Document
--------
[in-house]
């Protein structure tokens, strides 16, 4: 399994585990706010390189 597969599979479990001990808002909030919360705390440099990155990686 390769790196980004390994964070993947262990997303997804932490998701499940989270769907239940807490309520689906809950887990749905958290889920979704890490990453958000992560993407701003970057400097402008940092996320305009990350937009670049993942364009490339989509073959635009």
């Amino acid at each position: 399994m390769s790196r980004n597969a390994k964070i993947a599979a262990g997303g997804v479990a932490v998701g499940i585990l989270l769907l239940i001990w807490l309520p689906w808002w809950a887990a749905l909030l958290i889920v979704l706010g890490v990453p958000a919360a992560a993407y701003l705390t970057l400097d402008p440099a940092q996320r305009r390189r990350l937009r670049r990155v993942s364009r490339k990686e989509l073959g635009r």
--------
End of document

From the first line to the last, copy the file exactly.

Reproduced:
[in-house]
């Protein structure tokens, strides 16, 4: 399994585990706010390189 597969599979479990001990808002909030919360705390440099990155990686 390769790196980004390994964070993947262990997303997804932490998701499940989270769907239940807490309520689906809950887990749905958290889920979704890490990453958000992560993407701003970057400097402008940092996320305009990350937009670049993942364009490339989509073959635009």
């Amino acid at each position: 399994m390769s790196r980004n597969a390994k964070i993947a599979a262990g997303g997804v479990a932490v998701g499940i585990l989270l769907l239940i001990w807490l309520p689906w808002w809950a887990a749905l909030l958290i889920v979704l706010g890490v990453p958000a919360a992560a993407y701003l705390t970057l400097d402008p440099a940092q996320r305009r390189r990350l937009r670049r990155v993942s364009r490339k990686e989509l073959g635009r």